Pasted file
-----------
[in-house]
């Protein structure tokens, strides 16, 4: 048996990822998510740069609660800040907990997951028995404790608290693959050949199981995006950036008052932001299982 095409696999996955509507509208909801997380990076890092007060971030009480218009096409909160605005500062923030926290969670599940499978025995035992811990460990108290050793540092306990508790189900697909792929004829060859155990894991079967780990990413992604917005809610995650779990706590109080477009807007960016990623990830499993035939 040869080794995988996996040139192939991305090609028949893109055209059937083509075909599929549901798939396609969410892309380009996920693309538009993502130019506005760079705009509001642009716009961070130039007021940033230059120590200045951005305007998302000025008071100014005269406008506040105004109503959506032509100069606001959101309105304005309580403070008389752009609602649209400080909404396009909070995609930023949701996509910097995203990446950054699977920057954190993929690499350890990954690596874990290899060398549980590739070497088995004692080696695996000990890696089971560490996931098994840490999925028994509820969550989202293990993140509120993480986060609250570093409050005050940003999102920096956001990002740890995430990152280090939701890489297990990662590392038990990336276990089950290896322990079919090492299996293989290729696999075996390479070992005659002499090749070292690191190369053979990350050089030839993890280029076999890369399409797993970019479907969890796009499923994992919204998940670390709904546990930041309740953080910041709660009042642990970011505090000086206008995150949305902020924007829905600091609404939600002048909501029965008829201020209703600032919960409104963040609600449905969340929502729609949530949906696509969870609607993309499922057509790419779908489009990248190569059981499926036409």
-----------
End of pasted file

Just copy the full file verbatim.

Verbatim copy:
[in-house]
């Protein structure tokens, strides 16, 4: 048996990822998510740069609660800040907990997951028995404790608290693959050949199981995006950036008052932001299982 095409696999996955509507509208909801997380990076890092007060971030009480218009096409909160605005500062923030926290969670599940499978025995035992811990460990108290050793540092306990508790189900697909792929004829060859155990894991079967780990990413992604917005809610995650779990706590109080477009807007960016990623990830499993035939 040869080794995988996996040139192939991305090609028949893109055209059937083509075909599929549901798939396609969410892309380009996920693309538009993502130019506005760079705009509001642009716009961070130039007021940033230059120590200045951005305007998302000025008071100014005269406008506040105004109503959506032509100069606001959101309105304005309580403070008389752009609602649209400080909404396009909070995609930023949701996509910097995203990446950054699977920057954190993929690499350890990954690596874990290899060398549980590739070497088995004692080696695996000990890696089971560490996931098994840490999925028994509820969550989202293990993140509120993480986060609250570093409050005050940003999102920096956001990002740890995430990152280090939701890489297990990662590392038990990336276990089950290896322990079919090492299996293989290729696999075996390479070992005659002499090749070292690191190369053979990350050089030839993890280029076999890369399409797993970019479907969890796009499923994992919204998940670390709904546990930041309740953080910041709660009042642990970011505090000086206008995150949305902020924007829905600091609404939600002048909501029965008829201020209703600032919960409104963040609600449905969340929502729609949530949906696509969870609607993309499922057509790419779908489009990248190569059981499926036409």